Visiting teams not singing traveling blues
The Associated Press
Jan. 01, 2016
It's been a good season for road teams.
Heading into Week 17, visitors have gone 111-129, a .463 winning percentage. That's the best since 2006 (.469) and fifth best ever. Tops since the 1970 merger was 1972, when visitors nearly broke even, going 87-90-5 (.492).
Most successful away from home have been, not surprisingly, the teams with the best overall records, Carolina (14-1) and Arizona (13-2), each finishing 7-1 on the road. Denver and Cincinnati are 6-2, while New England is 5-2 and concludes the schedule at Miami.
Why such success?
For one, weather has not been much of a factor, taking away some of the home-field edge such locales as Green Bay, Buffalo, Chicago and Denver often enjoy. Also, several clubs have been downright awful in their backyards: the Bears and Cowboys are 1-6, Tennessee 1-7.
Considering that there are only 14 of the 32 clubs with winning records, it's no shock that being home hasn't been so comfortable. Look at the home records in such traditionally tough places to play as New Orleans (4-4), Baltimore (3-5) and Chicago. Even the Seahawks, supposedly with the biggest home-field advantage in the NFL, are 5-3 at CenturyLink Field.
Twice this season, road teams have been dominant, winning 11 times in Weeks 10 and 13. The fewest road victories came in Week 9 with four.
IMPACTFUL FILM: A trip to the movies made a huge impact on Jets left tackle. D'Brickashaw Ferguson.
He watched the Will Smith film "Concussion" this week, and it left him with questions about how the NFL handled head injuries and had him wondering about his future health after football.
"I'm like, 'Wow, this really comes close to home,'" Ferguson said in the Jets' locker room.
The movie tells the story of Dr. Bennet Omalu, a forensic pathologist who identified a degenerative disease in football players known as CTE, or chronic traumatic encephalopathy.
"It was just such an impactful movie, and I think it told a message that I don't think a lot of people were aware of as far as the degree of what participating in the sport we love can cause," Ferguson said. "It's a different issue when you hear about somebody else going through it, but it's another thing when you're a part of the game and people that you've played with — Junior Seau, for example — have succumbed to some of these brain injuries."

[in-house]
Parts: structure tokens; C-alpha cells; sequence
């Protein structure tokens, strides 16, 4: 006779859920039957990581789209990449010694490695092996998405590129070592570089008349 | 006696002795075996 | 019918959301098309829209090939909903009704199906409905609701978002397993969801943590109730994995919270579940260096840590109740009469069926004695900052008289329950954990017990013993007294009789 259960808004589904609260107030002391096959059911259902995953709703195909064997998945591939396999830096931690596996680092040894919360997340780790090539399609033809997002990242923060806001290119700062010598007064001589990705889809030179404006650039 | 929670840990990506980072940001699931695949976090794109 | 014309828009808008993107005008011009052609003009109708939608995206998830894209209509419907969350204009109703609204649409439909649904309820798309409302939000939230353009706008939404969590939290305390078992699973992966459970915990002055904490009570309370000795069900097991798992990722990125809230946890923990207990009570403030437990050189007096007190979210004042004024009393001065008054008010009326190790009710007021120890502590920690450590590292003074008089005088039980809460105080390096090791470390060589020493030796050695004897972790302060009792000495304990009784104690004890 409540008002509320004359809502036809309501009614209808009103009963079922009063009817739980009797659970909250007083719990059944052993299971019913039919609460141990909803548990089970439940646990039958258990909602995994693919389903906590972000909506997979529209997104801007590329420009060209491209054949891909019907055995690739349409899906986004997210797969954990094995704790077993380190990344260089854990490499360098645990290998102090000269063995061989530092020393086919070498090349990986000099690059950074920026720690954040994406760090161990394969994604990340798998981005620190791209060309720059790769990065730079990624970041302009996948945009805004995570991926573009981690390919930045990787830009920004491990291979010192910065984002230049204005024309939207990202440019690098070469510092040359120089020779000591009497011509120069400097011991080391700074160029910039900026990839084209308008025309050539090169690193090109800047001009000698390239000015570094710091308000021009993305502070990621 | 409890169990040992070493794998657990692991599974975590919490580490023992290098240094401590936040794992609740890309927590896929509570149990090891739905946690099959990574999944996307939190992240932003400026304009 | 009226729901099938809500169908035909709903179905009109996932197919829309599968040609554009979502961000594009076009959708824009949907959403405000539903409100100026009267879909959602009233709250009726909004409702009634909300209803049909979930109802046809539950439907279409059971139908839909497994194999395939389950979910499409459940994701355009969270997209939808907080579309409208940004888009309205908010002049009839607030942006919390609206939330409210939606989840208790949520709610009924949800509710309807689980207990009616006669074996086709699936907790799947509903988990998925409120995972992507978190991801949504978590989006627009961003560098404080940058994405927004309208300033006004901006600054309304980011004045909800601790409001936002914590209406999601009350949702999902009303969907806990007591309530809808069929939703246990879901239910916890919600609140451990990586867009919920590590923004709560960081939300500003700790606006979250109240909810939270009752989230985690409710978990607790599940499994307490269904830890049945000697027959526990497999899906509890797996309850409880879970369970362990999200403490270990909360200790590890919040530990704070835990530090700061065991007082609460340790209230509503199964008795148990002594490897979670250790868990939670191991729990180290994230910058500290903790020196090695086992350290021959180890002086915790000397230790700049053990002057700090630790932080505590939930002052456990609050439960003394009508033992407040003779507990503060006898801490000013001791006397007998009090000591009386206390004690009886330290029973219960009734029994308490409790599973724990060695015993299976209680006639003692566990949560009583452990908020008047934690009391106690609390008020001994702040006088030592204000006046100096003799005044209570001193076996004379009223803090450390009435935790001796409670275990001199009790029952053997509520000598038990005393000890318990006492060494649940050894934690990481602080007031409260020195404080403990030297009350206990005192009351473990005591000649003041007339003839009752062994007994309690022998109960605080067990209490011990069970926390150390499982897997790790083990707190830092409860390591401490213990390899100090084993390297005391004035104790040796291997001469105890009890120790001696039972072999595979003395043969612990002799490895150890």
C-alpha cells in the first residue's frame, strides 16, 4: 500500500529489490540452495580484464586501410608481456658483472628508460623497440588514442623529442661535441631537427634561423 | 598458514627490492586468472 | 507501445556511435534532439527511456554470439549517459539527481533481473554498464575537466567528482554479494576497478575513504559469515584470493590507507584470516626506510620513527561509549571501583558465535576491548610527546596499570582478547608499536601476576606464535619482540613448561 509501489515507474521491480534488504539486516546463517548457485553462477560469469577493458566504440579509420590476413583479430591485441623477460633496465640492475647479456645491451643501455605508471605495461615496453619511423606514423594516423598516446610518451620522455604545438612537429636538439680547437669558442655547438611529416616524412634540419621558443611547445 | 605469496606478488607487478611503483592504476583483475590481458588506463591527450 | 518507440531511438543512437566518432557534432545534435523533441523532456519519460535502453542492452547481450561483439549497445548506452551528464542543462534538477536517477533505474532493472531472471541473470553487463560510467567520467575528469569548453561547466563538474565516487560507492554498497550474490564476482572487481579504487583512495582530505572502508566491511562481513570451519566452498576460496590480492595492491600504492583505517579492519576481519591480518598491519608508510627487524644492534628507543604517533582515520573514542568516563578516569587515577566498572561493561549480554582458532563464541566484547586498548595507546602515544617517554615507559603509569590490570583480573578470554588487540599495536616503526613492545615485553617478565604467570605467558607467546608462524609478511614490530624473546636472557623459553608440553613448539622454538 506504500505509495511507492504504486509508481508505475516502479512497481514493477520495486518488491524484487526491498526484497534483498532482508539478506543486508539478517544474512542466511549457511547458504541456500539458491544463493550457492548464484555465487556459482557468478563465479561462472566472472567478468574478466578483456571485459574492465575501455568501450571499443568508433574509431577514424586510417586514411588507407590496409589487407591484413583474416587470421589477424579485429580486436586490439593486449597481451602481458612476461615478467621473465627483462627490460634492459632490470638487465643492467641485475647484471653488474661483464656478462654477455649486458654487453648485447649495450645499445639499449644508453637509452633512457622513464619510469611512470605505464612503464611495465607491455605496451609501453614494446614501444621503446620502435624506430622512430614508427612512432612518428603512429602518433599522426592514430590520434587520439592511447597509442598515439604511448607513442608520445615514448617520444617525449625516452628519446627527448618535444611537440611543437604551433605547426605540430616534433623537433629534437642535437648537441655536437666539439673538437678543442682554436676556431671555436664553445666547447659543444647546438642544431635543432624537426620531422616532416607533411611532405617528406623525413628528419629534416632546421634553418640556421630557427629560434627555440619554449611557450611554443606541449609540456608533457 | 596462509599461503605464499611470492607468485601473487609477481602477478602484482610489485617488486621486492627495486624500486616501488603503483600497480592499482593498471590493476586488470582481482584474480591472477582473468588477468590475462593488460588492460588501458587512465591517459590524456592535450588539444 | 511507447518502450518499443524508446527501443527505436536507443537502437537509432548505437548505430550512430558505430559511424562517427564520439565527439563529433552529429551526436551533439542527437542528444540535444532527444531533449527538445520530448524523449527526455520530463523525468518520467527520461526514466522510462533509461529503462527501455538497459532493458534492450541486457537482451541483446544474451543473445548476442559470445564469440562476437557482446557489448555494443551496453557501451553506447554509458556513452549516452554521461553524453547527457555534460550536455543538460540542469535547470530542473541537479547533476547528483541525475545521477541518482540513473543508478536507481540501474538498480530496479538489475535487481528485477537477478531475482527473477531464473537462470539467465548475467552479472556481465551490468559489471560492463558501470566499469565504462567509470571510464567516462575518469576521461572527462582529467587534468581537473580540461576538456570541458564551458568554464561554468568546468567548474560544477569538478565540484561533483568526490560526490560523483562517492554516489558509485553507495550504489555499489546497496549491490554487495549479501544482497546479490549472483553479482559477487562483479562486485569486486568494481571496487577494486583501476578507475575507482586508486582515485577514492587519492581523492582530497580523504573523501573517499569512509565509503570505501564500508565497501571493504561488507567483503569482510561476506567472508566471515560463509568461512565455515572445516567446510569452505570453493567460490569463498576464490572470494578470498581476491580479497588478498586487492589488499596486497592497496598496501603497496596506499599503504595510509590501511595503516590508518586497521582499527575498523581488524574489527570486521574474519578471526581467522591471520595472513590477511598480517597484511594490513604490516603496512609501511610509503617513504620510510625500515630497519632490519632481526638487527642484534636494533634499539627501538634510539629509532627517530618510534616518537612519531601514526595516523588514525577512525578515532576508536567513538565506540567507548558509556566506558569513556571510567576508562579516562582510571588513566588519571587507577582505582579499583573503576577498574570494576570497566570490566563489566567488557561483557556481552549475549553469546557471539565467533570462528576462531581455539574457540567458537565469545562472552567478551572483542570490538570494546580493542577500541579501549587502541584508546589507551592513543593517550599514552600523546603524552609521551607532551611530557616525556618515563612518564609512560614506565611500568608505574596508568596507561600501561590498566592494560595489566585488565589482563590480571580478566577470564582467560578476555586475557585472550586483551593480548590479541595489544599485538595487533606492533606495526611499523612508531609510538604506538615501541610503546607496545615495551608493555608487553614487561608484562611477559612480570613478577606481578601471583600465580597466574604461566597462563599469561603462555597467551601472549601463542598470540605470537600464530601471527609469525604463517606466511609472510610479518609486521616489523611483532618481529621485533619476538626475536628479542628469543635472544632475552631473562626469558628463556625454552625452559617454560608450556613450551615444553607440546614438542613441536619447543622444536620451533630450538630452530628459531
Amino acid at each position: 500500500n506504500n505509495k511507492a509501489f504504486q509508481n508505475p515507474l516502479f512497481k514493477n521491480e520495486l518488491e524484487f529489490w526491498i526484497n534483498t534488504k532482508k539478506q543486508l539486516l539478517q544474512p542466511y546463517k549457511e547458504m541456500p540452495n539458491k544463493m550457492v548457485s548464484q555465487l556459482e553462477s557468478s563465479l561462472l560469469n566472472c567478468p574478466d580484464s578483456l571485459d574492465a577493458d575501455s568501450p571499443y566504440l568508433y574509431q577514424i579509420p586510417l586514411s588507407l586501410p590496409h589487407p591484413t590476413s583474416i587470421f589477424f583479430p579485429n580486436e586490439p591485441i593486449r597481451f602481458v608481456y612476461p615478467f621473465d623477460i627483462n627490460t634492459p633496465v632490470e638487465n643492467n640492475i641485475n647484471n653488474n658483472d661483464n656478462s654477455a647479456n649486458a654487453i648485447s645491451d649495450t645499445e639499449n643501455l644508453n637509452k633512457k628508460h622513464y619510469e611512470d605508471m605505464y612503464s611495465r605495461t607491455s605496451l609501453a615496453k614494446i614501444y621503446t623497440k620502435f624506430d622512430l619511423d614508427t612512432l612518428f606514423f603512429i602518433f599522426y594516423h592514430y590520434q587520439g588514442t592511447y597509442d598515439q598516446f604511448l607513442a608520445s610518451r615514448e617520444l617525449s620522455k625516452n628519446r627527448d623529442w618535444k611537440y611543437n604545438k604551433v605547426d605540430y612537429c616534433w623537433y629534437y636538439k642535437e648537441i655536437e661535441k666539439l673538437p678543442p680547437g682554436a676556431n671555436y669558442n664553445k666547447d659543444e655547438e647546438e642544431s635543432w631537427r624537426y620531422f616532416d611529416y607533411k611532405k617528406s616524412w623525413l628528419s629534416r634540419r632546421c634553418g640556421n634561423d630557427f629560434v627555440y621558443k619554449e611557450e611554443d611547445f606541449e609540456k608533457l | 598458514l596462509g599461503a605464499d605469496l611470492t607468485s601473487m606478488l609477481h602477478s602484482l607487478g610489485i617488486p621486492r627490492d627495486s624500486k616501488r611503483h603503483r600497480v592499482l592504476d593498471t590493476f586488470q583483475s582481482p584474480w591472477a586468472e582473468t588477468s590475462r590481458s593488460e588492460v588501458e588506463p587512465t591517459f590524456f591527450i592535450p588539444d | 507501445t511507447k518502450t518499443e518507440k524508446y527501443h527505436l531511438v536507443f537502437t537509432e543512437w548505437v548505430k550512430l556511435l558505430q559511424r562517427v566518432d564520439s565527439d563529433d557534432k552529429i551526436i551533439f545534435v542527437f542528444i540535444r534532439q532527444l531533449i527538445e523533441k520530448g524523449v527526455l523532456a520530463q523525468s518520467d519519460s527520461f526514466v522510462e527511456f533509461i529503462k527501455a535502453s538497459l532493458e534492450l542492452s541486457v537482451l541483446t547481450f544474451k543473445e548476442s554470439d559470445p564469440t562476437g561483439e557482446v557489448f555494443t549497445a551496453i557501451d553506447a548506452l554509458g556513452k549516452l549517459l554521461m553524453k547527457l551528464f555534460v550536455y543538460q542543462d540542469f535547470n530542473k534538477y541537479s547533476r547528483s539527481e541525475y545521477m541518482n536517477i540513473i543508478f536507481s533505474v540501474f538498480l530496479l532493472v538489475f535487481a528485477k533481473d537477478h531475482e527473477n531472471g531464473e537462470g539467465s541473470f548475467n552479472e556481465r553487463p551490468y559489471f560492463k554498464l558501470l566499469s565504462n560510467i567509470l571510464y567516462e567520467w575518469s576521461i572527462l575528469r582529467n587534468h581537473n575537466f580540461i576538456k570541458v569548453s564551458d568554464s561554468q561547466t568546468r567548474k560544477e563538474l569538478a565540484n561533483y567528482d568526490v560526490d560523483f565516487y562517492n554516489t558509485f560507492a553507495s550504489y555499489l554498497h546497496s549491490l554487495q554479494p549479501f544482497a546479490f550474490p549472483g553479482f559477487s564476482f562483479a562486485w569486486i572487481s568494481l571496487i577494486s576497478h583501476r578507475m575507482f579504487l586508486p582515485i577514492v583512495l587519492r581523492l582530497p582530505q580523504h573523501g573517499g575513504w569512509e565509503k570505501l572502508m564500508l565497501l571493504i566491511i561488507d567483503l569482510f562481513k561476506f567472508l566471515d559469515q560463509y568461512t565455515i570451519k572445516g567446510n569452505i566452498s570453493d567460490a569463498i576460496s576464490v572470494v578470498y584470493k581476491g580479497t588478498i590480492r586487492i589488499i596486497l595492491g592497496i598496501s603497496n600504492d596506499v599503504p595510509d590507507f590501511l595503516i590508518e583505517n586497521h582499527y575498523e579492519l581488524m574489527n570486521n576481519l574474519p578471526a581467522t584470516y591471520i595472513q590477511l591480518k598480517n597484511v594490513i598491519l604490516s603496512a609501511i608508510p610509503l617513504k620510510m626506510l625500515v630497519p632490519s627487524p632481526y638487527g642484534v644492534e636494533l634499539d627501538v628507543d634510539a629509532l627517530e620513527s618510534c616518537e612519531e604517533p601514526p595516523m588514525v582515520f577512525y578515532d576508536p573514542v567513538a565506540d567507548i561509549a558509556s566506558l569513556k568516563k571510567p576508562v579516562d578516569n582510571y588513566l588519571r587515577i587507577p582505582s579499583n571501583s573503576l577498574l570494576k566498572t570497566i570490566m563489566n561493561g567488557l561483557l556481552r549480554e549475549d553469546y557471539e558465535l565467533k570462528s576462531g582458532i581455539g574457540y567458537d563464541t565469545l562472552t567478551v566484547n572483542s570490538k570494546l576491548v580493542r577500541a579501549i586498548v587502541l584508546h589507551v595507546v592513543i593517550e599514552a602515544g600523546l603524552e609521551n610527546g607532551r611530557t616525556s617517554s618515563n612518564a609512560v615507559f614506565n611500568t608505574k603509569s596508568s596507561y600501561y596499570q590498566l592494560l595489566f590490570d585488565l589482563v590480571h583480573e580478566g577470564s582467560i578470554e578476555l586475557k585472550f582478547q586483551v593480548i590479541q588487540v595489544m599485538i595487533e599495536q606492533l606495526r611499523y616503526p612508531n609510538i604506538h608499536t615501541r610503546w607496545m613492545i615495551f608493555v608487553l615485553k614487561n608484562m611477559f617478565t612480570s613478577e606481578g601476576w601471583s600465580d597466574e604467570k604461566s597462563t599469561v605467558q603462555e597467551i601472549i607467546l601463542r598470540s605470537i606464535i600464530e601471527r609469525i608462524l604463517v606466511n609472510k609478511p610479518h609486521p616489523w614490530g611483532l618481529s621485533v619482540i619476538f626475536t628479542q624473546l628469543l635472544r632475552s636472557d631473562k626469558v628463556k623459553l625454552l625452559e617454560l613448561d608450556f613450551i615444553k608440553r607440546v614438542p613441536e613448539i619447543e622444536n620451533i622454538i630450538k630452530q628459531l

Ferguson, a players union representative, said he's uncertain if he would allow a son, if he has one someday, to play the sport — although he acknowledged the NFL has put an increased emphasis on head injuries.
Ferguson has never missed a game or practice because of injury during his NFL career, which began when he was drafted in the first round in 2006. He was a rookie when the team's doctor was Dr. Elliot Pellman, who is depicted in the movie.
"It's one thing when it's an outside issue, but it's another when you touch it so closely," Ferguson said. "He was our doctor. You just always want to make sure that the people that you're around have your best interests at heart. In that particular instance, I think that wasn't the situation."
Ferguson wrote an essay for SI.com in which he discussed seeing the movie and feeling "a bit betrayed by the people or committees put in place by the league who did not have my best interests at heart."
He didn't back down from those comments when asked, and mentioned that he is unsure what type of effect hard hits to his head area in games and practices have made during his 10-year career.
"I think a lot of times we focus on the game snaps, but we don't talk about practice, training camps, college, high school, junior high school," he said. "There's a lot of snaps that go into the conversation, and I think the accumulation of those small hits over time is what leads to CTE, and I think that's what is most eye-opening about both the movie and the discussion of brain injury."
LATE FLAGS: Twice this season Malik Jackson has been whistled for a penalty long after the play was over.
On Monday night, he sacked AJ McCarron for a 1-yard loss, and Cincinnati's quarterback jumped up looking for a face-mask penalty.